In this installment of "As The Polls Turn," we again look back at earlier this year to see if we can figure out whether the current group of Presidential polls are nothing more than a bunch of numbers gathered by watching little kids throw darts at a dart board.
A lot of my email looks like this in recent days:
"What about the "fill in the blank" poll? How come you didn't mention that one?"
My answer - just be happy that you have the internet so you can get as much information as you could ever want about the elections, because if I tried to list everything, you would fall asleep before reading to the end of my blog.
Yesterday we looked at how the polls all got the results of the New Hampshire Primary wrong earlier this year, where Obama was predicted to be the 8 point winner, but instead lost by 2.
Let's look at two more states today that should cause us to scratch our heads and wonder just how good the data is that we are reading about with bated breath every day.
Our first stop is Ohio, where on March 4, Hillary Clinton beat Barack Obama by 10 points.
Pollster John Zogby had the race tied right before the primary. Instead it was a 10 point win for Clinton. Right now Zogby has Obama ahead in Ohio by 5 points.
Qunnipiac polled in the primary and had Clinton winning by 4 points, so they missed Clinton by almost 6 points. Right now, Quinnipiac has Obama ahead in Ohio by 9.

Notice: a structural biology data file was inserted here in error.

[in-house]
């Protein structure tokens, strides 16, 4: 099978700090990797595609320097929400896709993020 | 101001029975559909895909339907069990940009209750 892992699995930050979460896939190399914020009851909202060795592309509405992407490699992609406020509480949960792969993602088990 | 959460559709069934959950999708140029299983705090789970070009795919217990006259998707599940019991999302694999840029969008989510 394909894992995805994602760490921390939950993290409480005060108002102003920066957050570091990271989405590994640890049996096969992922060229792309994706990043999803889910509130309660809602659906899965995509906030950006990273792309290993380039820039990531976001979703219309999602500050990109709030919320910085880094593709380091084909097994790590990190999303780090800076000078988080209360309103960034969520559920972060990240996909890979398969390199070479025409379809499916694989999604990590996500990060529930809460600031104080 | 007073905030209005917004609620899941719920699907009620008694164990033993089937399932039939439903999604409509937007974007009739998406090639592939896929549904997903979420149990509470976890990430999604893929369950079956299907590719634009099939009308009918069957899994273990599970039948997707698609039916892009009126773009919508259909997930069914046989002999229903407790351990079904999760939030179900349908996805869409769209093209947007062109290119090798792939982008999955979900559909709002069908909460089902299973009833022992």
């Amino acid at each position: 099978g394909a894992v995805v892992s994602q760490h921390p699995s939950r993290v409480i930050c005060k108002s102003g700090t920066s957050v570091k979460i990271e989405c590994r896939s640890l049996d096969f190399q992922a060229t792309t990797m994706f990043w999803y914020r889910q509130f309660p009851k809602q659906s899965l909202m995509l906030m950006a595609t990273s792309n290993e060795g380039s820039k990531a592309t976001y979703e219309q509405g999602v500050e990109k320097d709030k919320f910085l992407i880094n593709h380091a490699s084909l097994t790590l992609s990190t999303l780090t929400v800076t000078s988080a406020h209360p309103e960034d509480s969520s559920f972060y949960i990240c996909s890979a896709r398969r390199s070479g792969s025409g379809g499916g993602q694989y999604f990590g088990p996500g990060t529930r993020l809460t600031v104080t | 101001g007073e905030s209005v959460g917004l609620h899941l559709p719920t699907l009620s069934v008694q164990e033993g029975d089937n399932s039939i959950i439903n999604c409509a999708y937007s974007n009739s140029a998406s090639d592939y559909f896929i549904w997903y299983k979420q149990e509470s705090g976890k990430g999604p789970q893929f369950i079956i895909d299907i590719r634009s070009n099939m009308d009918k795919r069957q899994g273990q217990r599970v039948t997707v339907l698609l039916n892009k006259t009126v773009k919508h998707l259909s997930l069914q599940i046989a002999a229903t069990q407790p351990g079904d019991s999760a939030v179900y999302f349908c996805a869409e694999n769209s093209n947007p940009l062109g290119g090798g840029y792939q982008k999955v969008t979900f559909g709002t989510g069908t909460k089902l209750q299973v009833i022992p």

Then there is Survey USA, who nailed Clinton's 10 point win in the primary on the nose. Now, Survey USA has a poll showing Obama up 4 in Ohio. For what it's worth, Survey USA had McCain winning by 29 in the primary; he won by 22.
Now let's go to the Old Dominion and Virginia. In the Primary, the last poll average was Obama winning by 17 - instead he won by 28 points over Clinton.
Survey USA had Obama by 22 in its last poll, which wasn't way off. Rasmussen had Obama by 18, missing the final outcome by ten.
Mason Dixon had Obama by 16 points, missing the primary by a dozen. Mason Dixon's latest poll from Virginia had Obama winning only by two. Most polls have Obama by 7-9 points.
I throw all this data at you to remind you that one pollster does really well in one state and then isn't close in another.
I have no idea what it means for next Tuesday other than be careful about quoting the data too convincingly.
Enjoy expanded coverage of college football for UGa, Tech and the SEC, with our SEC Insider, covering all Southeastern Conference matchups and articles by AJC staff and regional newspapers that cover the SEC.